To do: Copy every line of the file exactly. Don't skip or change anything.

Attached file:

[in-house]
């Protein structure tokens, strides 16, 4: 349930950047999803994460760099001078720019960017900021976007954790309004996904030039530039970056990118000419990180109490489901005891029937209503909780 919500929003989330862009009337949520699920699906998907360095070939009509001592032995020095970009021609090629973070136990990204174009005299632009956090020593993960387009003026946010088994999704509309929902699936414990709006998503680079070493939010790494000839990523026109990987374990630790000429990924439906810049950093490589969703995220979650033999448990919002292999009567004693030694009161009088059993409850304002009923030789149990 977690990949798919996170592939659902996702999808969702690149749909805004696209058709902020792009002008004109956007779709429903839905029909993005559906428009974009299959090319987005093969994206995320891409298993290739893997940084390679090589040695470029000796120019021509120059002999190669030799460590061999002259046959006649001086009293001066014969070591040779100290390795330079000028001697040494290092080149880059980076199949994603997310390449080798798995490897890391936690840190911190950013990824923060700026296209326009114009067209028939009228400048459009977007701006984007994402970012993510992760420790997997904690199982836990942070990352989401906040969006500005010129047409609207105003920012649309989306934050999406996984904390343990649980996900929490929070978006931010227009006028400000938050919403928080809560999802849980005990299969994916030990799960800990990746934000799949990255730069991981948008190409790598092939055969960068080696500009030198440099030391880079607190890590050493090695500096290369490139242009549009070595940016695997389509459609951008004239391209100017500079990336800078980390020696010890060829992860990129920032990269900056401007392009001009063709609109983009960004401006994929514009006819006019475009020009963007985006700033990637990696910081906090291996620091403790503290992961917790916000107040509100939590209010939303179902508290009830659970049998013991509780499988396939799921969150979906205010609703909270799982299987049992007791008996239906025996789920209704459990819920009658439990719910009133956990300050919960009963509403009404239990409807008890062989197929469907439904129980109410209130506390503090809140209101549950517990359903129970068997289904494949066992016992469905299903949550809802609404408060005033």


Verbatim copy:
[in-house]
């Protein structure tokens, strides 16, 4: 349930950047999803994460760099001078720019960017900021976007954790309004996904030039530039970056990118000419990180109490489901005891029937209503909780 919500929003989330862009009337949520699920699906998907360095070939009509001592032995020095970009021609090629973070136990990204174009005299632009956090020593993960387009003026946010088994999704509309929902699936414990709006998503680079070493939010790494000839990523026109990987374990630790000429990924439906810049950093490589969703995220979650033999448990919002292999009567004693030694009161009088059993409850304002009923030789149990 977690990949798919996170592939659902996702999808969702690149749909805004696209058709902020792009002008004109956007779709429903839905029909993005559906428009974009299959090319987005093969994206995320891409298993290739893997940084390679090589040695470029000796120019021509120059002999190669030799460590061999002259046959006649001086009293001066014969070591040779100290390795330079000028001697040494290092080149880059980076199949994603997310390449080798798995490897890391936690840190911190950013990824923060700026296209326009114009067209028939009228400048459009977007701006984007994402970012993510992760420790997997904690199982836990942070990352989401906040969006500005010129047409609207105003920012649309989306934050999406996984904390343990649980996900929490929070978006931010227009006028400000938050919403928080809560999802849980005990299969994916030990799960800990990746934000799949990255730069991981948008190409790598092939055969960068080696500009030198440099030391880079607190890590050493090695500096290369490139242009549009070595940016695997389509459609951008004239391209100017500079990336800078980390020696010890060829992860990129920032990269900056401007392009001009063709609109983009960004401006994929514009006819006019475009020009963007985006700033990637990696910081906090291996620091403790503290992961917790916000107040509100939590209010939303179902508290009830659970049998013991509780499988396939799921969150979906205010609703909270799982299987049992007791008996239906025996789920209704459990819920009658439990719910009133956990300050919960009963509403009404239990409807008890062989197929469907439904129980109410209130506390503090809140209101549950517990359903129970068997289904494949066992016992469905299903949550809802609404408060005033």